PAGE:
The healthcare sector and ransomware attacks appear together frequently in the media. Since before the start of the pandemic rarely a week goes by without at least one story about a healthcare organisation falling victim to a ransomware attack. We often hear about the financial impact these attacks have or how they can affect patient safety, but there is little to state what the actual impact on patient outcomes are.
Articles about a ransomware attack that could be found to be the cause of a death, or vulnerabilities in a specific medical device are very important in bringing these issues into the public eye. However, they do not explain or even truly allude to where clinical risk is negatively impacted the most and that is what should ultimately be the priority when discussing cyberattacks in healthcare.
According to statistics obtained from publications produced by the European Union Agency for Cybersecurity (ENISA) and the FBI’s Internet Crime Complaint Center (IC3), ransomware attacks since 2017 have increased in general year on year (apart from 2018, where attacks decreased compared to the previous year). This could be attributed to several reasons such as the growth of ransomware, widespread vulnerabilities affecting a multitude of organisations, and of course the pandemic contributing to a decrease in user vigilance and expanding the security boundaries of organisations.         
Contradicting the trend is the UK, according to the annual Cyber Security Breaches Surveys the percentage of breaches caused by ransomware attacks across all sectors have been steadily decreasing. However, ransomware remains one of the top three threats to UK businesses and charities.     
Although these statistics are not just about ransomware in the healthcare sector, the IC3 report from 2021  shows that the healthcare and public health sector reported the most ransomware attacks. The number of healthcare organisations that reported being a victim of a ransomware attack was 148, this was significantly more than the next sector on the list, financial services, this being 89 organisations. A survey conducted by Sophos  stated that from 328 respondents 34% of organisations were hit by ransomware in the previous year (2020).
Similarly, the ENISA Threat Landscape 2020  states “Healthcare organisations were the favourite target of ransomware attackers during all of the previous years, and this trend also continued in 2019.”
This would indicate that the healthcare sector remains a viable target as many organisations in this sector are considered soft targets. Furthermore, healthcare organisations are more likely to pay the ransom. 
Regardless of the fall or rise in the number of victims of ransomware, the continued attacks on the healthcare sector demonstrate callous behaviour towards patients’ wellbeing, the medical professionals and support staff of the healthcare organisations caring for those patients.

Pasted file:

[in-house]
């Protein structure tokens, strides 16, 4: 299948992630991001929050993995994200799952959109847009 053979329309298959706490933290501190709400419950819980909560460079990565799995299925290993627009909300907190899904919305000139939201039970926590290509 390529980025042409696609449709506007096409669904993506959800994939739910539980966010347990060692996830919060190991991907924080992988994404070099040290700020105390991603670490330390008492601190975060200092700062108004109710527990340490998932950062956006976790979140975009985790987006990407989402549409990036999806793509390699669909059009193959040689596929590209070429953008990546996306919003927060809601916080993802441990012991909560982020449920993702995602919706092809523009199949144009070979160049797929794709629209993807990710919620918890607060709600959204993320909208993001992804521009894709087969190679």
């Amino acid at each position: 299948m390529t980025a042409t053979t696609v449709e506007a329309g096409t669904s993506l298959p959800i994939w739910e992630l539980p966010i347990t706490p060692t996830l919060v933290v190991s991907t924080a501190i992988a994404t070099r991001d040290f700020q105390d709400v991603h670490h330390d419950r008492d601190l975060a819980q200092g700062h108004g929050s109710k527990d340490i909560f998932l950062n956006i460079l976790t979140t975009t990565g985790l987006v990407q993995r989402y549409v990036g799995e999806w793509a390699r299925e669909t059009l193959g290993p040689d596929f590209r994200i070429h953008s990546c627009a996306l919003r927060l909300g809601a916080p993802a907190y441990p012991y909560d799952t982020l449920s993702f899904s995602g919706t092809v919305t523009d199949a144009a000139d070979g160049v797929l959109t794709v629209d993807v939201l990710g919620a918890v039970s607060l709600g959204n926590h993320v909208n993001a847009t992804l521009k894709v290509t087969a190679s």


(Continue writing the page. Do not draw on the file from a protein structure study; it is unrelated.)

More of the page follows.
Current research on the impact of ransomware attacks on patient health
Ransomware attacks in healthcare environments can lock medical professionals out of workstations, disrupt access to services, prevent access to patient records, disable medical devices and prevent delivery of urgent care. With so many attacks occurring in the healthcare sector, the impact this has on patient outcomes could be disastrous, and even lead to death in extreme cases.
When discussing the impact that ransomware has on patient outcomes it is important to consider all circumstances and not just the most critical cases, although these should clearly be prioritised. A search using phrases such as “ransomware impact patient” and “ransomware impact health” was used on Google scholar, PubMed, ProQuest, and general searches using Google and Bing to try and find any related research that had already been conducted and could shed some light on how ransomware impacts patient outcomes.
Although the literary search was not exhaustive it appears this topic has not been thoroughly researched. Only a few contained conclusions as to whether a ransomware attack did in fact have a negative effect on patient outcomes. Furthermore, the results were inconsistent which in likelihood reflects the complex nature of healthcare environments but could also indicate more detailed research and analysis is required.
One of the most notorious incidents in recent years is that of the ransomware attack on a university hospital in Düsseldorf, Germany. Whilst enroute with a 78-year-old woman in a deteriorating state, paramedics were redirected to an alternative hospital 32 kilometres away due to systems being unavailable from the attack. The delay in treatment caused by the additional transfer time was initially suspected to have contributed to the patient’s death. However, the investigation later found that the patient’s condition was so severe at the time she was picked up that “The delay was of no relevance to the final outcome,” as reported by Wired .
Another incident occurred in 2019, in which an infant died at a hospital that was in the midst of a ransomware attack. The lawsuit states “Because numerous electronic systems were compromised by the cyberattack, fetal tracing information was not accessible at the nurses’ station or by any physician or other healthcare provider who was not physically present in Teiranni’s labor and delivery room. As a result, the number of healthcare providers who would normally monitor her labor and delivery was substantially reduced and important safety-critical layers of redundancy were eliminated.” .
Whilst the tragedy of these cases should not be understated, they only account for a small part of the overall effect that ransomware or any IT/OT outage could have in a healthcare environment.